Say you write a press release. It says your firm just won a beauty contest. It claims you expect the contract to increase the firm's net income by X percent.

But your note to the fourth estate doesn't mention that the deal will raise firm costs by an Awful Lot. So much in fact that you expect to lose money!

Someone then somehow buys shares in your firm, at a price that reflects the false hope, which the press release promotes, of rising profits. And then, when your firm's annual report reveals a big drop in net income and the share price plummets as a result, the buyer sues under Rule 10b-5 and section 10(b) of the Securities Exchange Act of 1934.

Did you "make" the false statement about the profits you never thought the firm would get? No, the 5-4 Supreme Court held yesterday in Janus Capital Group, Inc. v. First Derivative Traders, No. 09-525 (U.S. June 13, 2011). Your firm did, but you didn't — because you lacked "ultimate authority" over what the press release said.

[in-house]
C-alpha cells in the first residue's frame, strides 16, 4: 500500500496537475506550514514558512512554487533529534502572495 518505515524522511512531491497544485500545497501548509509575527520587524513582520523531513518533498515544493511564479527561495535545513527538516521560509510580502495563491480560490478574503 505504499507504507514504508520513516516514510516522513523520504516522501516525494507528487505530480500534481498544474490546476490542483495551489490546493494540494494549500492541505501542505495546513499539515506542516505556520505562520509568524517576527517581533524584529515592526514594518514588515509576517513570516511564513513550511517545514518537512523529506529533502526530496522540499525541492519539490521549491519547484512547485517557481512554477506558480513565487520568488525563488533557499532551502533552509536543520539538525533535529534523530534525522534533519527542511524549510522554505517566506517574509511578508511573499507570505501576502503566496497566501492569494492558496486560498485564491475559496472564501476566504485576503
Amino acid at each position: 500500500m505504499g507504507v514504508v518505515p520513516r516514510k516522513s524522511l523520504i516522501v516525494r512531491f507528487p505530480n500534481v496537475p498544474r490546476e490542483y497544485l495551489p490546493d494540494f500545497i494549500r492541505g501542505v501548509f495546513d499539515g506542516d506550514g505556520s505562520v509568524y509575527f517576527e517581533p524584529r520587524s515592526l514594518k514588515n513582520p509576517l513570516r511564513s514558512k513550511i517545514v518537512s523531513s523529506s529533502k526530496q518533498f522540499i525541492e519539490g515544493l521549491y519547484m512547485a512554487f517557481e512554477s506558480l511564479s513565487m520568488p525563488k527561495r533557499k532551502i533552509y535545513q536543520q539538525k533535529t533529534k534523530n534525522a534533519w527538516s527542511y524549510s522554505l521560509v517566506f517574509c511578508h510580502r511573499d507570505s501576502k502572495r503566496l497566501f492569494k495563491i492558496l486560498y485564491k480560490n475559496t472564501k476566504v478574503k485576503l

Justice Clarence Thomas penned the majority opinion, which Chief Justice Roberts and Justices Alito, Kennedy, and Scalia joined; Justice Breyer dissented, as did Justices Ginsburg, Kagan, and Sotomayor.

Editors of the WSJ praised the outcome. A less bright-line standard "could implicate the innocent", they wrote.

Blawgletter notes the pregnant "could". It implies that the tough test the majority chose could exonerate the guilty. It also suggests, ever so slightly, that a truly innocent person doesn't include someone who smuggled the false statements into a public disclosure over whose content someone else had "ultimate authority". And yet that person goes free under the Court's ruling.